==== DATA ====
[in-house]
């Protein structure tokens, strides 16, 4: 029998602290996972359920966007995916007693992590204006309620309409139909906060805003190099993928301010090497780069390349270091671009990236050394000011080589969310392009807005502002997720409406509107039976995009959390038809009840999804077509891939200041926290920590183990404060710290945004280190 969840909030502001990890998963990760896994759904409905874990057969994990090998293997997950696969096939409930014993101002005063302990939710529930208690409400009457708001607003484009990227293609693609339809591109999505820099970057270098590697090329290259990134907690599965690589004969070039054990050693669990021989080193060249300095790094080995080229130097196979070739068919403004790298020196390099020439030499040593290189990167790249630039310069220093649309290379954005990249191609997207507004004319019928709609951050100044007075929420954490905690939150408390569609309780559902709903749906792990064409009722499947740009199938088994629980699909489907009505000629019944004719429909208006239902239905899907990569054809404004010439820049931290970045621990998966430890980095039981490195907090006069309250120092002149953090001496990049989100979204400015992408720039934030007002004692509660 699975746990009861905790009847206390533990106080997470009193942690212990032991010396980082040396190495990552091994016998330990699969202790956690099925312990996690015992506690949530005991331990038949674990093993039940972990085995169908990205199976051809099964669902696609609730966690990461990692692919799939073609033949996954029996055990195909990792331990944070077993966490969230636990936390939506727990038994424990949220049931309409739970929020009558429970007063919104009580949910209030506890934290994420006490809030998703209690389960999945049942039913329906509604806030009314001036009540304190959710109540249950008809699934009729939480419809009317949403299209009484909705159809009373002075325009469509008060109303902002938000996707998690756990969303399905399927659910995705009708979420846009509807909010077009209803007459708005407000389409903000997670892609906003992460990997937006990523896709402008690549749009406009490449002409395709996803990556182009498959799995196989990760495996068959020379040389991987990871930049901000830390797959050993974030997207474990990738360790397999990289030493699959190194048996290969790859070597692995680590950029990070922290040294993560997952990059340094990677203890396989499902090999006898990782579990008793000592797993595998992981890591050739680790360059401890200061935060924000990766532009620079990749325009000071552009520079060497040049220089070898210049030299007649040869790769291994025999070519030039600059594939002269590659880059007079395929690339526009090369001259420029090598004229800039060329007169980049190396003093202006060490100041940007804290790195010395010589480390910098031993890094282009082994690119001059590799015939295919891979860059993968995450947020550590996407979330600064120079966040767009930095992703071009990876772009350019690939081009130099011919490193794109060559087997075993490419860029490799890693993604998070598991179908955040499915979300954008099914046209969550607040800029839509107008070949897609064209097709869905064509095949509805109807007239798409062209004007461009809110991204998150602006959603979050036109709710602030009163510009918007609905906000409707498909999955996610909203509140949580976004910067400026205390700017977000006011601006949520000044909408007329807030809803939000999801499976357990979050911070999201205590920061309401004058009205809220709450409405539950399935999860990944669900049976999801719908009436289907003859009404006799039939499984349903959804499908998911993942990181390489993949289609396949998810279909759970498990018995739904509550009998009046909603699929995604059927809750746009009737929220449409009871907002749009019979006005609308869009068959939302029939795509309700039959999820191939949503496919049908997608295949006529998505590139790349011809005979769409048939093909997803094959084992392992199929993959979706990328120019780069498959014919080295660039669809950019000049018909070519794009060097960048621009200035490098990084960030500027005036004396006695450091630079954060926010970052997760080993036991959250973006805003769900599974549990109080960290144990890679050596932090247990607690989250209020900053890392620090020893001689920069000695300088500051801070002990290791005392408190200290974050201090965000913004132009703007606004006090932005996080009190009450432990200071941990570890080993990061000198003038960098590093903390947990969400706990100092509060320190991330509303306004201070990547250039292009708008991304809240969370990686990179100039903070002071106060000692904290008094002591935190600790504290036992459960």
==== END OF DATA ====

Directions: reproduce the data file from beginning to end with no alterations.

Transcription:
[in-house]
């Protein structure tokens, strides 16, 4: 029998602290996972359920966007995916007693992590204006309620309409139909906060805003190099993928301010090497780069390349270091671009990236050394000011080589969310392009807005502002997720409406509107039976995009959390038809009840999804077509891939200041926290920590183990404060710290945004280190 969840909030502001990890998963990760896994759904409905874990057969994990090998293997997950696969096939409930014993101002005063302990939710529930208690409400009457708001607003484009990227293609693609339809591109999505820099970057270098590697090329290259990134907690599965690589004969070039054990050693669990021989080193060249300095790094080995080229130097196979070739068919403004790298020196390099020439030499040593290189990167790249630039310069220093649309290379954005990249191609997207507004004319019928709609951050100044007075929420954490905690939150408390569609309780559902709903749906792990064409009722499947740009199938088994629980699909489907009505000629019944004719429909208006239902239905899907990569054809404004010439820049931290970045621990998966430890980095039981490195907090006069309250120092002149953090001496990049989100979204400015992408720039934030007002004692509660 699975746990009861905790009847206390533990106080997470009193942690212990032991010396980082040396190495990552091994016998330990699969202790956690099925312990996690015992506690949530005991331990038949674990093993039940972990085995169908990205199976051809099964669902696609609730966690990461990692692919799939073609033949996954029996055990195909990792331990944070077993966490969230636990936390939506727990038994424990949220049931309409739970929020009558429970007063919104009580949910209030506890934290994420006490809030998703209690389960999945049942039913329906509604806030009314001036009540304190959710109540249950008809699934009729939480419809009317949403299209009484909705159809009373002075325009469509008060109303902002938000996707998690756990969303399905399927659910995705009708979420846009509807909010077009209803007459708005407000389409903000997670892609906003992460990997937006990523896709402008690549749009406009490449002409395709996803990556182009498959799995196989990760495996068959020379040389991987990871930049901000830390797959050993974030997207474990990738360790397999990289030493699959190194048996290969790859070597692995680590950029990070922290040294993560997952990059340094990677203890396989499902090999006898990782579990008793000592797993595998992981890591050739680790360059401890200061935060924000990766532009620079990749325009000071552009520079060497040049220089070898210049030299007649040869790769291994025999070519030039600059594939002269590659880059007079395929690339526009090369001259420029090598004229800039060329007169980049190396003093202006060490100041940007804290790195010395010589480390910098031993890094282009082994690119001059590799015939295919891979860059993968995450947020550590996407979330600064120079966040767009930095992703071009990876772009350019690939081009130099011919490193794109060559087997075993490419860029490799890693993604998070598991179908955040499915979300954008099914046209969550607040800029839509107008070949897609064209097709869905064509095949509805109807007239798409062209004007461009809110991204998150602006959603979050036109709710602030009163510009918007609905906000409707498909999955996610909203509140949580976004910067400026205390700017977000006011601006949520000044909408007329807030809803939000999801499976357990979050911070999201205590920061309401004058009205809220709450409405539950399935999860990944669900049976999801719908009436289907003859009404006799039939499984349903959804499908998911993942990181390489993949289609396949998810279909759970498990018995739904509550009998009046909603699929995604059927809750746009009737929220449409009871907002749009019979006005609308869009068959939302029939795509309700039959999820191939949503496919049908997608295949006529998505590139790349011809005979769409048939093909997803094959084992392992199929993959979706990328120019780069498959014919080295660039669809950019000049018909070519794009060097960048621009200035490098990084960030500027005036004396006695450091630079954060926010970052997760080993036991959250973006805003769900599974549990109080960290144990890679050596932090247990607690989250209020900053890392620090020893001689920069000695300088500051801070002990290791005392408190200290974050201090965000913004132009703007606004006090932005996080009190009450432990200071941990570890080993990061000198003038960098590093903390947990969400706990100092509060320190991330509303306004201070990547250039292009708008991304809240969370990686990179100039903070002071106060000692904290008094002591935190600790504290036992459960």